Judith with the head of Holofernes
by Robert Anderson. 2000
His paintings show a fascination with the bizarre. Subjects center on martyrs, swooning saints and tragic heroines who are treated with a histrionic intensity. This penchant for morbid themes and extreme emotions reflects a violent temperament peculiar to the Baroque. His earlier works represent mystical visions with intense emotion, dramatic lighting and richly worked surfaces. Paintings of a series of tragic heroines reveals a morbid fascination with violence and death.The executioner plunges his knife into the pallid breast of an ecstatic St. Agnes; in a disturbingly erotic work, a richly jewelled Herodias, veiled in dark shadows, half swoons in rapture or anguish over the lurid head of the dead Baptist - the senses are often pushed beyond the limits of reason.
Cairo was involved in a homicide, much like Caravaggio, and was forced to flee Lombardy for Turin where he was, however, knighted in 1632 and made a court painter a year later.After 1937 he spent time in Rome where he was influenced by the grand decorative style and warm Venetian color of Pietro di Cortona and the glowing surfaces and tender sentiment of Castiglione and van Dyk. He worked for a wide market and enjoyed handsome financial and social rewards but his best works date from before 1645, when a slackening of inspiration becomes evident.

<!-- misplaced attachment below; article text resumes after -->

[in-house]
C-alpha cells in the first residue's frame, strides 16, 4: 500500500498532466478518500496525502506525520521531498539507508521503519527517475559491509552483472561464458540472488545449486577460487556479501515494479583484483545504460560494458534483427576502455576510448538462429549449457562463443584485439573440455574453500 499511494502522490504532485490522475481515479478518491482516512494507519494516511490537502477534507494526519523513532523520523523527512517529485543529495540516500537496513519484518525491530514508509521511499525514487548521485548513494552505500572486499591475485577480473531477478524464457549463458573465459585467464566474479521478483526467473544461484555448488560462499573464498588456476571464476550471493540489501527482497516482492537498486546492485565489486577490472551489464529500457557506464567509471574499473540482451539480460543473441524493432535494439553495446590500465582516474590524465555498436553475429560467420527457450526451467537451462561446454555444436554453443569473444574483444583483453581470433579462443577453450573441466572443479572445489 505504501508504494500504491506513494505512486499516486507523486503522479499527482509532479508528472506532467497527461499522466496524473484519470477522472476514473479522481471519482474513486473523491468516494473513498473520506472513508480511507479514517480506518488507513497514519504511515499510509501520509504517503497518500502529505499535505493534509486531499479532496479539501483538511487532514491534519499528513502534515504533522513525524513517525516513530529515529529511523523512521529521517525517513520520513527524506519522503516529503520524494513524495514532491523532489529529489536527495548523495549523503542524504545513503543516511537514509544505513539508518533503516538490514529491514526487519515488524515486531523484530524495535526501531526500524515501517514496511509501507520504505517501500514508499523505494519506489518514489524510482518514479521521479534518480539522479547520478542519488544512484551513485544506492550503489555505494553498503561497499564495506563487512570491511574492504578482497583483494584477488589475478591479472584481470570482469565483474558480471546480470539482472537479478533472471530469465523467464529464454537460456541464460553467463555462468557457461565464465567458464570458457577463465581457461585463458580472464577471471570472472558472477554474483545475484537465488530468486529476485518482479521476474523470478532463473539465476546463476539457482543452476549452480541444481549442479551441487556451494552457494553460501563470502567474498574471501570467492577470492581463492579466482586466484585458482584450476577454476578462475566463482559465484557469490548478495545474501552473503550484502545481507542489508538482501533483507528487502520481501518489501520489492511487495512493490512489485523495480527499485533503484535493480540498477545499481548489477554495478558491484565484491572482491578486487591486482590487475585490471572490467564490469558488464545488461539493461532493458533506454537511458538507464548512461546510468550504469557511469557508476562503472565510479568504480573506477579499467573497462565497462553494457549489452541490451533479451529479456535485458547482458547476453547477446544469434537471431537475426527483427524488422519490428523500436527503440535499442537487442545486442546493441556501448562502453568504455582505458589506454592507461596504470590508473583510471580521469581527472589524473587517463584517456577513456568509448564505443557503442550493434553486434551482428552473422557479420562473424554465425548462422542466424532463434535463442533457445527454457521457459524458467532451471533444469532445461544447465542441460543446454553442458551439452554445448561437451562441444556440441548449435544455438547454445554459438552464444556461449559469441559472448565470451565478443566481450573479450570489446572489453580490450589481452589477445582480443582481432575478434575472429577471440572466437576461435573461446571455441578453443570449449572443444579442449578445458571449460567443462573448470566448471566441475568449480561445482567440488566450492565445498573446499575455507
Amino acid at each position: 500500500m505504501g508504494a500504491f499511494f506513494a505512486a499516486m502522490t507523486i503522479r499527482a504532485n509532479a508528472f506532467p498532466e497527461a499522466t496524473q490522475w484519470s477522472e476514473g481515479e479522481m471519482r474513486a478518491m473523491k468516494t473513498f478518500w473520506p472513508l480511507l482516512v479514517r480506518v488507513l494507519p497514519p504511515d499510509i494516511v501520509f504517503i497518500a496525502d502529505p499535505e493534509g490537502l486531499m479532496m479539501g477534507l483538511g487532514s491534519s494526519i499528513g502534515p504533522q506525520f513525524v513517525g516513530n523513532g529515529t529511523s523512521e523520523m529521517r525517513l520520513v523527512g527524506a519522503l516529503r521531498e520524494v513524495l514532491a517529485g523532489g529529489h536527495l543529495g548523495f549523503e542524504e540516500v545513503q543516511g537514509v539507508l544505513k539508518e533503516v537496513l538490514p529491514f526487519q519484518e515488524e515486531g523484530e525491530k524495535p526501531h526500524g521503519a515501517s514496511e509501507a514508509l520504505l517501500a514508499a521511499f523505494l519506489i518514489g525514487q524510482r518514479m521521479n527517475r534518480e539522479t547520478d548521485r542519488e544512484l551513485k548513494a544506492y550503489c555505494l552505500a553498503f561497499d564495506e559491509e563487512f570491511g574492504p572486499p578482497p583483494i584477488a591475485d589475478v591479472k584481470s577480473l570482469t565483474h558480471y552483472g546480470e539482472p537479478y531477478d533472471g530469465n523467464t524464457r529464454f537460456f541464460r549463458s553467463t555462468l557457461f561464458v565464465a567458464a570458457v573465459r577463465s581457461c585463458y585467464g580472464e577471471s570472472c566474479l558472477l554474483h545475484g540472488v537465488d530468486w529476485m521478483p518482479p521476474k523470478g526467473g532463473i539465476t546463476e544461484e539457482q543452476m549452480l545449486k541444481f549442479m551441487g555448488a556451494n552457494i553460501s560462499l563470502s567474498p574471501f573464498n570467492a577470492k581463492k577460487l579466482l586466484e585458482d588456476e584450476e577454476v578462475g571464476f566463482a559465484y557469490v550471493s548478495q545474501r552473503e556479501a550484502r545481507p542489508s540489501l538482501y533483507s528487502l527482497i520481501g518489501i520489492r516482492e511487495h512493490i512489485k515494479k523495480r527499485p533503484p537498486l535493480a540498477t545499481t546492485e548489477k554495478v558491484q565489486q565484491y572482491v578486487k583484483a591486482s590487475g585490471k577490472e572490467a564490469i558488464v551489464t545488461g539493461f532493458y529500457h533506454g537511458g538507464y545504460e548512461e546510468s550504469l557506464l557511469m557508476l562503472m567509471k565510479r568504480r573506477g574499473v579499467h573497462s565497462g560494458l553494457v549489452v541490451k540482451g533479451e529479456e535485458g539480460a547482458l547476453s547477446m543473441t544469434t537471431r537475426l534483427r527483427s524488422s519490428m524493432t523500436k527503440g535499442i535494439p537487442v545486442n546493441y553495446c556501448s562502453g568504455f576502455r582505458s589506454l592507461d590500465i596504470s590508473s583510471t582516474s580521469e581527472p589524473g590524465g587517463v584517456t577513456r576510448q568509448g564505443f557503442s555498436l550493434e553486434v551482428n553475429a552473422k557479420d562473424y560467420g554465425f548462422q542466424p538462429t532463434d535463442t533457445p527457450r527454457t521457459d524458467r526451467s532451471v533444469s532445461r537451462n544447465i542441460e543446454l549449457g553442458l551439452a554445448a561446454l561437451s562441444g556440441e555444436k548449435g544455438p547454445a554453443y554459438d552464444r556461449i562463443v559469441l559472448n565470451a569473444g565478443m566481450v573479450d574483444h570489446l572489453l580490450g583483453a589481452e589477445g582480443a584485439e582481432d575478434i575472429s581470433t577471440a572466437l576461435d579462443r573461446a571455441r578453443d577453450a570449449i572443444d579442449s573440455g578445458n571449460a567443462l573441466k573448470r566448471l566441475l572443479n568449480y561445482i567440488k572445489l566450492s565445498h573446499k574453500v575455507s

When the head was displayed to the Assyrian army from the city walls of Bethulia, the invaders fled and were cut down by the Israeli soldiers.
Judith was then blessed by the high priest and the senate in Jerusalem. She was called the exaltation of Jerusalem, the great glory of Israel and the great boast of the nation. Never again in Judith's time did the Israelites fear foreign aggression.
Cairo has shrouded the scene in mystery by adopting the dark style of Il Cereno, the most inluential Milanese painter of the early seventeenth century. The effect is heightened by a softening of the contours in a Leonardesque haze. The picture achieves a curious sensuousness in the contrast of the whiteness of Judith's flesh against the sea of black. The coloristic accent provided by the exotic turban completes the air of intrigue and seduction.
The God of Israel was seen as a God that would not forgive an action which would lead to the capture of the nation. Judith strengthened the resolve of the citizens of Bethulia by reminding them that if Bethulia were taken, all Judea would be taken, and the sanctuary would be plundered. If this happened God would hold them responsible for the profanation of it, and they would become an offense and reproach in the sight of the Lord. Even in slavery they would no longer be favored by God.